Some preppers use 2-liter soda bottles to store food because they are readily available and super cheap. Because plastic is not moisture proof you won’t get a maximum shelf life out of emergency food like you do with Mylar.

Before using PET bottles to store food they must be sterilized.

#4 Glass Jars (Ball Jars)

Glass jars are oxygen-proof but they will allow light oxidation of food if not kept in a dark location or covered up.

#5 Food-grade Buckets or Pails

Slows Oxidation but over time will transfer oxygen into the container. Excellent when lined with sealed Mylar bag, together they kill two birds with one stone, the Mylar keeps oxygen out, and the bucket protects the Mylar.

Next, lets examine if you need to use oxygen absorbers for long-term food storage.

Do I Need To Use Oxygen Absorbers For Long-term Storage?

You need oxygen absorbers when repackaging dry staples for maximum shelf-life. By removing oxygen from storage containers, the shelf life of dried staples like white rice, wheat berries, and dried beans is increased by decades.

Many staples have a pretty long shelf from 1 to 5 years, so if you plan on rotating through your panty, Oxygen-free storage isn’t necessary. For long-term survival, they are superior to any other DIY method of killing all bug life stages and increasing shelf life by minimizing damage to food via oxidation and bacterial growth.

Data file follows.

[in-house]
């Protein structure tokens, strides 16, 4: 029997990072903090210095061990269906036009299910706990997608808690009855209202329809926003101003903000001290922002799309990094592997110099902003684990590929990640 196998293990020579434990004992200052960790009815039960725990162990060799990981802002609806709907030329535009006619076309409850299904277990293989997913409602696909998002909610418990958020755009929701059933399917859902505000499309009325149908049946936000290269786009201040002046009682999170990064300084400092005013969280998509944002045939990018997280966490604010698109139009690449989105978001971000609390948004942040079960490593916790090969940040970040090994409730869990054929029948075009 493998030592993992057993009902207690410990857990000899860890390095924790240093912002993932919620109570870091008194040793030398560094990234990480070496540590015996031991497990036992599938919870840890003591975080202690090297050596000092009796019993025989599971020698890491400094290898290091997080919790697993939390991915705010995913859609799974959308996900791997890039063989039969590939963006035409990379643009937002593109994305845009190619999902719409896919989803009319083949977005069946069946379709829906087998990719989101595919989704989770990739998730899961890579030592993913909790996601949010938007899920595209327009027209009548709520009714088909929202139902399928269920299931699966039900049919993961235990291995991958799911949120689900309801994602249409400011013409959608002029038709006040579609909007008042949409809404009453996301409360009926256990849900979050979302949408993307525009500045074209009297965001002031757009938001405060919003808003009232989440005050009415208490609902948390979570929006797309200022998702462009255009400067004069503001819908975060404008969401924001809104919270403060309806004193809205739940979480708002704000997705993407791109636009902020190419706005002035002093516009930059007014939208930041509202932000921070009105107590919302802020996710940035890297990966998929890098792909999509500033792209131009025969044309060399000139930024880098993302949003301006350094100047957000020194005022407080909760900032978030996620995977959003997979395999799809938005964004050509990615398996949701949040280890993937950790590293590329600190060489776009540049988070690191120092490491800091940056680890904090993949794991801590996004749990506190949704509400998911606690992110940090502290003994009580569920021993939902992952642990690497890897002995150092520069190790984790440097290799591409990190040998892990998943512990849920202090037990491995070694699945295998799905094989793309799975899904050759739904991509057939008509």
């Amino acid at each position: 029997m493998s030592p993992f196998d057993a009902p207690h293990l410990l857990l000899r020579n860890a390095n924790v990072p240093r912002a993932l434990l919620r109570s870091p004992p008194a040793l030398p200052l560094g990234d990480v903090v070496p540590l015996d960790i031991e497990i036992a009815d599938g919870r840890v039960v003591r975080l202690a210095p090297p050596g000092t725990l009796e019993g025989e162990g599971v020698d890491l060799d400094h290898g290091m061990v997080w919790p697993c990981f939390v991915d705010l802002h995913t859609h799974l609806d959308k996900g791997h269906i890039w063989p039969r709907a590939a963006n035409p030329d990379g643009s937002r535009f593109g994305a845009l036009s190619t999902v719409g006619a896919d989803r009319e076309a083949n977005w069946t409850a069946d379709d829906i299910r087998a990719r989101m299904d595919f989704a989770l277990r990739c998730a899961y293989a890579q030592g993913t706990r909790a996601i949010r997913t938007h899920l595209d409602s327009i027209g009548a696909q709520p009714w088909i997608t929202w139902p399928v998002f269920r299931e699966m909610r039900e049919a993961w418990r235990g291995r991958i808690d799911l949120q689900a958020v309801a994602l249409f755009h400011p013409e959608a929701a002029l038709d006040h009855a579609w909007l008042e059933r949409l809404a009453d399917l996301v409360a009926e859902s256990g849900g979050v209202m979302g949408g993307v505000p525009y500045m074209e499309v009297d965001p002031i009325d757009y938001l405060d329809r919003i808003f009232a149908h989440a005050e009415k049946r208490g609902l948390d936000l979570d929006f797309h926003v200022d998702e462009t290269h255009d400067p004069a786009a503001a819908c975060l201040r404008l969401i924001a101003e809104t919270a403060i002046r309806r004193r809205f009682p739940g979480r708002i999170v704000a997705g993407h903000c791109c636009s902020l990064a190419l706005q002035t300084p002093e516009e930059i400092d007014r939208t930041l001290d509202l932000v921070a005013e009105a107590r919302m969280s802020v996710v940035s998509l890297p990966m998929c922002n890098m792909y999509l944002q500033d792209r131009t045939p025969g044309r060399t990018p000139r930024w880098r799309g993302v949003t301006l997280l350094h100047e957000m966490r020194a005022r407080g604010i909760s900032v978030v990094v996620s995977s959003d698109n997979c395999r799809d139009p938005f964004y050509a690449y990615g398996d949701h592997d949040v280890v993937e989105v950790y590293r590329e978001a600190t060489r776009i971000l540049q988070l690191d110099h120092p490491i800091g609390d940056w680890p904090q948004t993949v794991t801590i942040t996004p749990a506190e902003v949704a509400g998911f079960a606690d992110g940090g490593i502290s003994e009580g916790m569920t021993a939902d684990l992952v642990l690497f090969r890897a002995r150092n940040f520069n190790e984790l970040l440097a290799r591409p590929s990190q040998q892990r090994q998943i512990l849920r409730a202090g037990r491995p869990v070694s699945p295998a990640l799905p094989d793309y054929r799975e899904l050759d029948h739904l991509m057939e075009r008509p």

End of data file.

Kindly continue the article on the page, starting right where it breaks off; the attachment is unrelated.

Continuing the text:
Up next, will oxygen absorbers kill bugs?

Will Oxygen Absorbers Kill Bugs?

Most dry foods, especially grains have bug eggs so you have to get rid of them before packaging food for long-term storage. Removing oxygen from a container by using oxygen absorbers does kill bugs.

When oxygen absorbers remove oxygen from a sealed food package, they kill bug eggs, pupae, and adult bugs within 2 weeks.

How to store food in Mylar bag, food-grade bucket with Oxygen-absorbers


Oxygen Absorbers, Carolyn Washburn, FCS Agent, Associate Professor, Utah State University: Cooperative Extension PDF

USA Emergency Supply

Food Grade Plastic For Food Storage, Scott Foster, Readysquirrel.com

Oxygen Absorbers and Food Storage, Scott Foster, Readysquirrel.com

Mylar Bags: The Secret Weapon of Food Storage, Scott Foster, Readysquirrel.com

Top 6 D.I.Y. Containers For Long-term Food Storage, Scott Foster, Readysquirrel.com